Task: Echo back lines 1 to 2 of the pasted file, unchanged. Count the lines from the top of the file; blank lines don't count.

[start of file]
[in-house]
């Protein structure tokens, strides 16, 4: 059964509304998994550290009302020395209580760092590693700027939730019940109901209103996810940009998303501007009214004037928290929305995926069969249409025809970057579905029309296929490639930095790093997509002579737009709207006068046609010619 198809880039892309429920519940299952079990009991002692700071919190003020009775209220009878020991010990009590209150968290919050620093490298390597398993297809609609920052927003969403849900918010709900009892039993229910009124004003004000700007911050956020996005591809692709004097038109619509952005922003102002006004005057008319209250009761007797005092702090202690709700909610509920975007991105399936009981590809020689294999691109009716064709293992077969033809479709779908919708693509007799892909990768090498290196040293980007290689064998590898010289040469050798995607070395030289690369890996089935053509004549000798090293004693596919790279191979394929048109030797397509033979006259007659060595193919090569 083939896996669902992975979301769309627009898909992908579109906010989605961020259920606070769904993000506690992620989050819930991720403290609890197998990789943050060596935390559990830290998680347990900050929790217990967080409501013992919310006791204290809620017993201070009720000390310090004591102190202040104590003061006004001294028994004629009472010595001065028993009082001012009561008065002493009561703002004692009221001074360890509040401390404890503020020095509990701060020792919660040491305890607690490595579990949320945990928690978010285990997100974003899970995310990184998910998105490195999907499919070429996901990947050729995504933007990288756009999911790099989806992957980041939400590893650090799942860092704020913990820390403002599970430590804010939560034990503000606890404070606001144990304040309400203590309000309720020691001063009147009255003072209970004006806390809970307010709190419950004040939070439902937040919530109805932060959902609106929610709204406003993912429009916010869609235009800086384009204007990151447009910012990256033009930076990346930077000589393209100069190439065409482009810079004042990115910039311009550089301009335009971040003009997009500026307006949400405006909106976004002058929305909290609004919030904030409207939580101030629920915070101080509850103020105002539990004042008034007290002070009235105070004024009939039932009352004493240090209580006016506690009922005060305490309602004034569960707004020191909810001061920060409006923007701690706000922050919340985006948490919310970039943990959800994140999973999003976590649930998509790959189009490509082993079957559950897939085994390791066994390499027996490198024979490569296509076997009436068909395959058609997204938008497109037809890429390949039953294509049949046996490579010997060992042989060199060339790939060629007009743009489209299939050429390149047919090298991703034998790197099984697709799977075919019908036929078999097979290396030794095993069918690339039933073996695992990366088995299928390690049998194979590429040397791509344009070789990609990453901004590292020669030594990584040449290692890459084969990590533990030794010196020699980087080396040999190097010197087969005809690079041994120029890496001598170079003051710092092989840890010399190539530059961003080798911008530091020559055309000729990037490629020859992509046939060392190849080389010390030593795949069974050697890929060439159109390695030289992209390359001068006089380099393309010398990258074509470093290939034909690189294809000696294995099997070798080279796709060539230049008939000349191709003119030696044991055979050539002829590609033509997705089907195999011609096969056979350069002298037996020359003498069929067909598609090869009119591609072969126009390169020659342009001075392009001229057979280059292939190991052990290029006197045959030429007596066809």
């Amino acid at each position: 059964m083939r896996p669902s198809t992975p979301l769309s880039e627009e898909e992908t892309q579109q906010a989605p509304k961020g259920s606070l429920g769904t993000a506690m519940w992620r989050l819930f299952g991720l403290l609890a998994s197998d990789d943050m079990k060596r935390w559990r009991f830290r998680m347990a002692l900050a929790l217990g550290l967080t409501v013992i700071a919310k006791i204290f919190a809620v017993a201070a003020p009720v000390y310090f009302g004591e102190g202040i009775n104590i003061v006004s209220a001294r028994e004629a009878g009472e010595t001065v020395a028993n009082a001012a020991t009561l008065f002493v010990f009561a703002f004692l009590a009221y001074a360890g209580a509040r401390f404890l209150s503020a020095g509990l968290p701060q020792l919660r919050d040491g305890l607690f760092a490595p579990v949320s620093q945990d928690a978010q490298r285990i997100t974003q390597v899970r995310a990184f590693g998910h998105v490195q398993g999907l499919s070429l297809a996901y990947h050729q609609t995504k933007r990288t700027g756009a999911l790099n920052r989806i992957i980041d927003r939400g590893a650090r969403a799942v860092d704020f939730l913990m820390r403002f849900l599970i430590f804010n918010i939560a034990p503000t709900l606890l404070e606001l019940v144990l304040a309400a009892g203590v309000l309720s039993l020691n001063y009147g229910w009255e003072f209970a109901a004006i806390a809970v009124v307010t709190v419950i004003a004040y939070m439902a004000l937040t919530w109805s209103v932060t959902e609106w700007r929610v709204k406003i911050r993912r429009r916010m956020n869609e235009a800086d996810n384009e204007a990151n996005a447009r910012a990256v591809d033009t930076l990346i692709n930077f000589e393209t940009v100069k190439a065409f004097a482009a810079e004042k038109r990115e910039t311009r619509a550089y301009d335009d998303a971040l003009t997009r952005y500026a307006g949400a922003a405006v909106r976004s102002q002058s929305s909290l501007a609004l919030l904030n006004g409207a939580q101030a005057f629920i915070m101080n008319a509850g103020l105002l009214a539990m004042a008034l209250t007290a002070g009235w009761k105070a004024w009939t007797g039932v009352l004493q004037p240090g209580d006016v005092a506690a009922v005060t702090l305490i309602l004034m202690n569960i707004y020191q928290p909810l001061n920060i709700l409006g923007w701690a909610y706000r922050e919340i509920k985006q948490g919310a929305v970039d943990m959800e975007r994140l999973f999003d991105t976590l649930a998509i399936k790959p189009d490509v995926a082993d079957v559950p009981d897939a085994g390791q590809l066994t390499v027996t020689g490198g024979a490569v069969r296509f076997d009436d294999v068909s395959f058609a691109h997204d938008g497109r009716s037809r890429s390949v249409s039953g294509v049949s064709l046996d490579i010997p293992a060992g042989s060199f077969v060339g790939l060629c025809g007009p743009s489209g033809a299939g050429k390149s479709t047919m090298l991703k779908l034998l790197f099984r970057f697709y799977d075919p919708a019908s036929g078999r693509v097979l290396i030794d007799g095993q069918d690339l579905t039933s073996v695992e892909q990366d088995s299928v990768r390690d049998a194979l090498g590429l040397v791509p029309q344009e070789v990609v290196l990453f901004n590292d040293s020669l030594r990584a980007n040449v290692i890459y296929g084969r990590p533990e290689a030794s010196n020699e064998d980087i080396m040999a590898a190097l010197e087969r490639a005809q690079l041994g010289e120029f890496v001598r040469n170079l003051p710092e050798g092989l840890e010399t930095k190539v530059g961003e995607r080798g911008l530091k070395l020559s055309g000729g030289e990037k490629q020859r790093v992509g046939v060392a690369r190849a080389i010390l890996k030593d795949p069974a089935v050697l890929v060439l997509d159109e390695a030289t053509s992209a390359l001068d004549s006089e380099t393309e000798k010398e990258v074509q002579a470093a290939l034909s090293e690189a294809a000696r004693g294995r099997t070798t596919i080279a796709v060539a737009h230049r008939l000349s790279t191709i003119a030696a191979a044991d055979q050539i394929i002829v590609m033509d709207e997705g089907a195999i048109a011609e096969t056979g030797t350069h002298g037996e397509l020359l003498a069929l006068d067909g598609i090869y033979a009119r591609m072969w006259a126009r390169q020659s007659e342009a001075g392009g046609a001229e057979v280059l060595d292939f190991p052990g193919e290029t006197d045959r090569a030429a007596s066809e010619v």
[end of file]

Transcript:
[in-house]
């Protein structure tokens, strides 16, 4: 059964509304998994550290009302020395209580760092590693700027939730019940109901209103996810940009998303501007009214004037928290929305995926069969249409025809970057579905029309296929490639930095790093997509002579737009709207006068046609010619 198809880039892309429920519940299952079990009991002692700071919190003020009775209220009878020991010990009590209150968290919050620093490298390597398993297809609609920052927003969403849900918010709900009892039993229910009124004003004000700007911050956020996005591809692709004097038109619509952005922003102002006004005057008319209250009761007797005092702090202690709700909610509920975007991105399936009981590809020689294999691109009716064709293992077969033809479709779908919708693509007799892909990768090498290196040293980007290689064998590898010289040469050798995607070395030289690369890996089935053509004549000798090293004693596919790279191979394929048109030797397509033979006259007659060595193919090569 083939896996669902992975979301769309627009898909992908579109906010989605961020259920606070769904993000506690992620989050819930991720403290609890197998990789943050060596935390559990830290998680347990900050929790217990967080409501013992919310006791204290809620017993201070009720000390310090004591102190202040104590003061006004001294028994004629009472010595001065028993009082001012009561008065002493009561703002004692009221001074360890509040401390404890503020020095509990701060020792919660040491305890607690490595579990949320945990928690978010285990997100974003899970995310990184998910998105490195999907499919070429996901990947050729995504933007990288756009999911790099989806992957980041939400590893650090799942860092704020913990820390403002599970430590804010939560034990503000606890404070606001144990304040309400203590309000309720020691001063009147009255003072209970004006806390809970307010709190419950004040939070439902937040919530109805932060959902609106929610709204406003993912429009916010869609235009800086384009204007990151447009910012990256033009930076990346930077000589393209100069190439065409482009810079004042990115910039311009550089301009335009971040003009997009500026307006949400405006909106976004002058929305909290609004919030904030409207939580101030629920915070101080509850103020105002539990004042008034007290002070009235105070004024009939039932009352004493240090209580006016506690009922005060305490309602004034569960707004020191909810001061920060409006923007701690706000922050919340985006948490919310970039943990959800994140999973999003976590649930998509790959189009490509082993079957559950897939085994390791066994390499027996490198024979490569296509076997009436068909395959058609997204938008497109037809890429390949039953294509049949046996490579010997060992042989060199060339790939060629007009743009489209299939050429390149047919090298991703034998790197099984697709799977075919019908036929078999097979290396030794095993069918690339039933073996695992990366088995299928390690049998194979590429040397791509344009070789990609990453901004590292020669030594990584040449290692890459084969990590533990030794010196020699980087080396040999190097010197087969005809690079041994120029890496001598170079003051710092092989840890010399190539530059961003080798911008530091020559055309000729990037490629020859992509046939060392190849080389010390030593795949069974050697890929060439159109390695030289992209390359001068006089380099393309010398990258074509470093290939034909690189294809000696294995099997070798080279796709060539230049008939000349191709003119030696044991055979050539002829590609033509997705089907195999011609096969056979350069002298037996020359003498069929067909598609090869009119591609072969126009390169020659342009001075392009001229057979280059292939190991052990290029006197045959030429007596066809």